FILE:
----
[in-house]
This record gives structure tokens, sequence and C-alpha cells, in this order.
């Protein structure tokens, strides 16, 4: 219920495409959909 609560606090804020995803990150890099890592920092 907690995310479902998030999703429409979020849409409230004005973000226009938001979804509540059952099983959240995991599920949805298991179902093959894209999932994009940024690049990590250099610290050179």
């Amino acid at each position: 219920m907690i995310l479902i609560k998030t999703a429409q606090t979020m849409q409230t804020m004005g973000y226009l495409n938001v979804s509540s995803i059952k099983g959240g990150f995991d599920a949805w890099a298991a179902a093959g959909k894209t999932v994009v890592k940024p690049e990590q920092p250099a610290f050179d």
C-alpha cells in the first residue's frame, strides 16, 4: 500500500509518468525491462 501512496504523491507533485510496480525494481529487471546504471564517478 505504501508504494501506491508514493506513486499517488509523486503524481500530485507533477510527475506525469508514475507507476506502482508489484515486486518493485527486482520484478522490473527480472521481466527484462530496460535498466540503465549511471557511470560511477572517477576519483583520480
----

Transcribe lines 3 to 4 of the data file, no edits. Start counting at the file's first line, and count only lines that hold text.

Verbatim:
């Protein structure tokens, strides 16, 4: 219920495409959909 609560606090804020995803990150890099890592920092 907690995310479902998030999703429409979020849409409230004005973000226009938001979804509540059952099983959240995991599920949805298991179902093959894209999932994009940024690049990590250099610290050179």
């Amino acid at each position: 219920m907690i995310l479902i609560k998030t999703a429409q606090t979020m849409q409230t804020m004005g973000y226009l495409n938001v979804s509540s995803i059952k099983g959240g990150f995991d599920a949805w890099a298991a179902a093959g959909k894209t999932v994009v890592k940024p690049e990590q920092p250099a610290f050179d």